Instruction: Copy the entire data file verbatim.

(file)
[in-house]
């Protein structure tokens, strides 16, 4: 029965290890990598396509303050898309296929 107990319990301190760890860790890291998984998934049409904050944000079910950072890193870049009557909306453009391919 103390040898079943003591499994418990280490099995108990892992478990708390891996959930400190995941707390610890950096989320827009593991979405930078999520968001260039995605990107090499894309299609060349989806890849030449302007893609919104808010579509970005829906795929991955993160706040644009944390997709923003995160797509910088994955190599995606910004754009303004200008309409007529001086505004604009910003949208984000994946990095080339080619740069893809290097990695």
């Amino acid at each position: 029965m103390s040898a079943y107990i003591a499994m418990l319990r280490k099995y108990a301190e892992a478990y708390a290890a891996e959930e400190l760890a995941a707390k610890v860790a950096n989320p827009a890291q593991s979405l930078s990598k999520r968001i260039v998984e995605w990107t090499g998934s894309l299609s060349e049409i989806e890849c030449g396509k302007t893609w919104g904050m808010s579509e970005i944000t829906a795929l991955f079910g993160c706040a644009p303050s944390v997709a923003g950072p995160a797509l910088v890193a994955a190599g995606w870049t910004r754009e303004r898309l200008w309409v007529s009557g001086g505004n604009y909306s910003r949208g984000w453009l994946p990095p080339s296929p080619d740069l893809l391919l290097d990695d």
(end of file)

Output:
[in-house]
């Protein structure tokens, strides 16, 4: 029965290890990598396509303050898309296929 107990319990301190760890860790890291998984998934049409904050944000079910950072890193870049009557909306453009391919 103390040898079943003591499994418990280490099995108990892992478990708390891996959930400190995941707390610890950096989320827009593991979405930078999520968001260039995605990107090499894309299609060349989806890849030449302007893609919104808010579509970005829906795929991955993160706040644009944390997709923003995160797509910088994955190599995606910004754009303004200008309409007529001086505004604009910003949208984000994946990095080339080619740069893809290097990695």
């Amino acid at each position: 029965m103390s040898a079943y107990i003591a499994m418990l319990r280490k099995y108990a301190e892992a478990y708390a290890a891996e959930e400190l760890a995941a707390k610890v860790a950096n989320p827009a890291q593991s979405l930078s990598k999520r968001i260039v998984e995605w990107t090499g998934s894309l299609s060349e049409i989806e890849c030449g396509k302007t893609w919104g904050m808010s579509e970005i944000t829906a795929l991955f079910g993160c706040a644009p303050s944390v997709a923003g950072p995160a797509l910088v890193a994955a190599g995606w870049t910004r754009e303004r898309l200008w309409v007529s009557g001086g505004n604009y909306s910003r949208g984000w453009l994946p990095p080339s296929p080619d740069l893809l391919l290097d990695d």